North Korea's ploys make summits a sham

August 30, 2002|By Richard Halloran

HONOLULU -- On a crisp day in the autumn of 1972, a South Korean diplomat named Lee Bum Suk was among those escorting a delegation of North Koreans on a stroll through the manicured Secret Garden of the Chang-Dok Palace in Seoul.

The North Koreans, the first to come openly to Seoul since the end of the Korean War in 1953, were there to negotiate and had been greeted with applause and hopes for a cooling of tension.

In the Secret Garden, as he came out of a pavilion, Mr. Lee was asked what had been accomplished. His reply was succinct: "Not a damned thing." He was right, because the talks went nowhere.

Two years later, a North Korean agent tried to assassinate President Park Chung Hee and killed his wife instead. In 1976, two U.S. Army officers were murdered by axe-wielding North Koreans near the truce site at Panmunjom. Over the next few years, scores of North Korean commandos continually infiltrated the South.

Then, in October 1983, Lee Bum Suk, by now the foreign minister of South Korea, was in Rangoon, Burma, on a state visit when a bomb planted by North Korean agents killed him and 16 other South Koreans. In charge of North Korea's clandestine operations abroad at that time was Kim Jong Il, now the "Dear Leader" of the North Korean regime.

This bit of history is pertinent to what is happening in Korea today. Once again, a North Korean delegation has been in Seoul, and once again, hopes have been raised that this time something constructive will come of the negotiations. Moreover, the North Koreans have indicated that they want to talk seriously with the United States and have even suggested they might be willing to have a dialogue with Japan.

Before anyone declares peace, however, it might be well to remember that North Korean bureaucrats are world-class thugs, in the original Hindi meaning of the word. These are not persons with whom civilized nations have a mere difference of political opinion or who operate within the bounds of acceptable international behavior to resolve conflicts. The North Koreans make the Mafia and its Japanese counterpart, the Yakuza, look like schoolboys in a cricket game.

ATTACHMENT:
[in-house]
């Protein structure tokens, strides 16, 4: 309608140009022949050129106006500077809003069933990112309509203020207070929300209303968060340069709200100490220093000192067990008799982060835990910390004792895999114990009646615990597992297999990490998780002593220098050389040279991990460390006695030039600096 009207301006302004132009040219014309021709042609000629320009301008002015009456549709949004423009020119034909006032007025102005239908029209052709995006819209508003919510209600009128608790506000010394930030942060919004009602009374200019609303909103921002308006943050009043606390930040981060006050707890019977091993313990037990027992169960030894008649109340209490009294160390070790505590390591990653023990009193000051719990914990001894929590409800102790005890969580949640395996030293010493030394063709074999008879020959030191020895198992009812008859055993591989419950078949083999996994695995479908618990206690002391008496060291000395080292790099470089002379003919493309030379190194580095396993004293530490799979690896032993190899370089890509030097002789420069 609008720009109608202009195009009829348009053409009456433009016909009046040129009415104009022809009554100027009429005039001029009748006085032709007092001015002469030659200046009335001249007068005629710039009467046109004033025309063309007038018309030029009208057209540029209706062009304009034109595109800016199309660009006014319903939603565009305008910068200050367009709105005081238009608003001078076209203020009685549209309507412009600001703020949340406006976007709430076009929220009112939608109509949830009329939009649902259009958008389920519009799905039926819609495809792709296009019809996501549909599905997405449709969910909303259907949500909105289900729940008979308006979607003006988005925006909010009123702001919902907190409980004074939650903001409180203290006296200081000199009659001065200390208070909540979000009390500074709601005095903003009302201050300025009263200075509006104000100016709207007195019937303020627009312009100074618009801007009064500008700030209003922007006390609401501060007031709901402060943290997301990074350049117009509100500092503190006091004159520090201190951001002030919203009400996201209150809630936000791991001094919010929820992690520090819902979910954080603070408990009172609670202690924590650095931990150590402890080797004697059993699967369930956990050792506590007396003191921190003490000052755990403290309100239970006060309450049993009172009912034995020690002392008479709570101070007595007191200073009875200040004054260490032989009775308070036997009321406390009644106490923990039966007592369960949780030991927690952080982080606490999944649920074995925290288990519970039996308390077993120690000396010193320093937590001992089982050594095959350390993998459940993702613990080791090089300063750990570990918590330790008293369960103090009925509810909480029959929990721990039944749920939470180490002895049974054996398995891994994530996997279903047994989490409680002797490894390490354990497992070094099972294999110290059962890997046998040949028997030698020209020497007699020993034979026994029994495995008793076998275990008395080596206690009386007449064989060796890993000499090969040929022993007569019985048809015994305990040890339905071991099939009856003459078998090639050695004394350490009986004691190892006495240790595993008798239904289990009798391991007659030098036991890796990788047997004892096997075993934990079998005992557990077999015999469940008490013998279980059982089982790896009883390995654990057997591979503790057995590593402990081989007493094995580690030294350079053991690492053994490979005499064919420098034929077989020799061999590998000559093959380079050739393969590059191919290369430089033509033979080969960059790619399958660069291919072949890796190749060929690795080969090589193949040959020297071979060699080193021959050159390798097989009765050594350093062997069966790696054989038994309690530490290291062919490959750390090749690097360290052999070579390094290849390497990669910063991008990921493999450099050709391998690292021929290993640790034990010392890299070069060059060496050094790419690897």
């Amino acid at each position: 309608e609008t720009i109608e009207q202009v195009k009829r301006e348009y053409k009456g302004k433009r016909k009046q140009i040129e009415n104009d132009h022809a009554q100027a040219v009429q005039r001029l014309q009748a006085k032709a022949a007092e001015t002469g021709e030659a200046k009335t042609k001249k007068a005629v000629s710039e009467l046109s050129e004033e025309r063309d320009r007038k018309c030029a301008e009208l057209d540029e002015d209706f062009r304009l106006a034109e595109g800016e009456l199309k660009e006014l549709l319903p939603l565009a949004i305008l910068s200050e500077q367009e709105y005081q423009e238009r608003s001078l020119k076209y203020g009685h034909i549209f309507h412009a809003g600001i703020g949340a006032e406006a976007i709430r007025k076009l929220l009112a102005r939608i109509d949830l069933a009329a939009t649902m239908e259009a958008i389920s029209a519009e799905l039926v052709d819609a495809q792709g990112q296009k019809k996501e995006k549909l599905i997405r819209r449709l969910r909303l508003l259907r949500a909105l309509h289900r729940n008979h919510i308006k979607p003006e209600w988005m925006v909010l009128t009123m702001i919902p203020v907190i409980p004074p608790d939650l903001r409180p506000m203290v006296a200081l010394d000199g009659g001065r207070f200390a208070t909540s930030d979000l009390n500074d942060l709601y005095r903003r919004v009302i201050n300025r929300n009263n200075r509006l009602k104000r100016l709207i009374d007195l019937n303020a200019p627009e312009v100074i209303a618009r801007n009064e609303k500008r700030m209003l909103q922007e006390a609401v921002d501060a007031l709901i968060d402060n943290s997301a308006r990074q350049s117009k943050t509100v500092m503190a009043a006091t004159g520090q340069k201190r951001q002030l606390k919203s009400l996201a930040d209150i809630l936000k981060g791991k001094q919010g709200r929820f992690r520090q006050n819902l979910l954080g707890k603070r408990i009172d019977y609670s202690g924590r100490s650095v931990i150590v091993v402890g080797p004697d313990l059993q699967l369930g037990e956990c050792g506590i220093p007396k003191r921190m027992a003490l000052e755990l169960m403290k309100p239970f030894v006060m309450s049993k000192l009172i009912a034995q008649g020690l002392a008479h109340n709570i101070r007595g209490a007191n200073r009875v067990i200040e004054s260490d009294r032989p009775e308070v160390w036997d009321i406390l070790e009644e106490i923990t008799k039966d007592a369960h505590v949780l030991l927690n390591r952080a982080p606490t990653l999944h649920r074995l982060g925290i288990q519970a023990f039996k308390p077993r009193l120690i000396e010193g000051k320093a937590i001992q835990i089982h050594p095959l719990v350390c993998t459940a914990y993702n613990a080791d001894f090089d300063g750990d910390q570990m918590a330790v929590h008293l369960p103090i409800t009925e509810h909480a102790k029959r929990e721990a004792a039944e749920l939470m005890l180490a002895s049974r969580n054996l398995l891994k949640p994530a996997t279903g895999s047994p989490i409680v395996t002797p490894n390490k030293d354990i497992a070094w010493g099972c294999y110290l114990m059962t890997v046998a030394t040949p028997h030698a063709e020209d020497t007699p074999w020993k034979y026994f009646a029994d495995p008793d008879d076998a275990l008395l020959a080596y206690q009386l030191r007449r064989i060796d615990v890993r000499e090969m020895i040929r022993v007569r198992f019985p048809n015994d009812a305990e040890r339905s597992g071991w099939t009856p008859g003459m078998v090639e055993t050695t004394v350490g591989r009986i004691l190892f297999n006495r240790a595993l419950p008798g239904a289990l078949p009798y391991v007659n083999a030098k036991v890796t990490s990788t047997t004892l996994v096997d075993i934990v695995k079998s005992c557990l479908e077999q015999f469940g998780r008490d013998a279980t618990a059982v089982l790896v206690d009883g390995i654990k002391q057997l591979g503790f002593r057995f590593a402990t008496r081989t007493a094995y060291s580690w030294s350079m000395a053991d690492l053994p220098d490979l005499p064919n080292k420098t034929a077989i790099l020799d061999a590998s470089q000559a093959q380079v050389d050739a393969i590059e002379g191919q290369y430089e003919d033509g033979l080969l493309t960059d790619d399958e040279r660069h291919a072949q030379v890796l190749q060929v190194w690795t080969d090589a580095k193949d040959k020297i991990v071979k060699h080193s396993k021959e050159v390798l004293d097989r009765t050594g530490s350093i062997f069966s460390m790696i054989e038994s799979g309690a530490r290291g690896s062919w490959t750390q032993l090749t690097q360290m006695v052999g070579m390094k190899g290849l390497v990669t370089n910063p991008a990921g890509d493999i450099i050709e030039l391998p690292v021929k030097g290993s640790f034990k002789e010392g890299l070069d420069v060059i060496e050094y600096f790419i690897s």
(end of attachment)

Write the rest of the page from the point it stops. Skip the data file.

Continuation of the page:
Aidan Foster-Carter of the University of Leeds in Britain, an authority on North Korea, recently wrote: "Again and again, we start over with North Korea without asking what went wrong the last time or how come we never get past first base."

Mr. Foster-Carter, writing in the electronic newsletter PacNet that is published by the Pacific Forum in Honolulu, counts four "false dawns" since 1972. One was the summit meeting between President Kim Dae Jung of South Korea and Kim Jong Il in Pyongyang in June 2000. The northern Kim promised a return visit within the year, but more than two years later, he has not set foot in Seoul.

An American specialist on North Korea, Chuck Downs, who has written a book on Pyongyang's negotiating style, says: "Through its negotiating strategy, the North Korean leadership has avoided political and economic collapse time and again during the past five decades."

"North Korea does not enter into negotiations because it seeks agreements," Mr. Downs asserts. "Its objective is to gain concessions and benefits merely as a result of consenting to talk."

He points to three stages in North Korea's strategy: "The regime makes encouraging initial gestures, then hardens its posture and ultimately condemns its opponents for not accepting its demands."

Still another authority on North Korean diplomacy, B.C. Koh of the University of Illinois at Chicago, says: "The most salient feature of North Korea's tactical behavior is brinkmanship."

Mr. Koh, born in Korea and a naturalized U.S. citizen, sees three steps: "Precipitate a crisis; leave the door open for negotiation; and, once negotiation gets under way, do not yield until the last minute."

He notes that North Korea "reserves its right to change its mind any time," and thus is not bound by agreements it makes.

Mr. Koh adds a critical element to understanding North Korea's negotiating posture: "The military has increased its influence in North Korea under Kim Jong Il," he says, which helps to explain why North Koreans have repeatedly demanded that the 37,000 U.S. forces in South Korea be withdrawn.

With North Koreans starving, their economy in a shambles and their government isolated even from allies in China and Russia, will they seriously negotiate for help from South Korea, the United States and Japan?

Maybe. And maybe the sun will come up in the west tomorrow.

Richard Halloran is a free-lance journalist and writer who lives in Honolulu.

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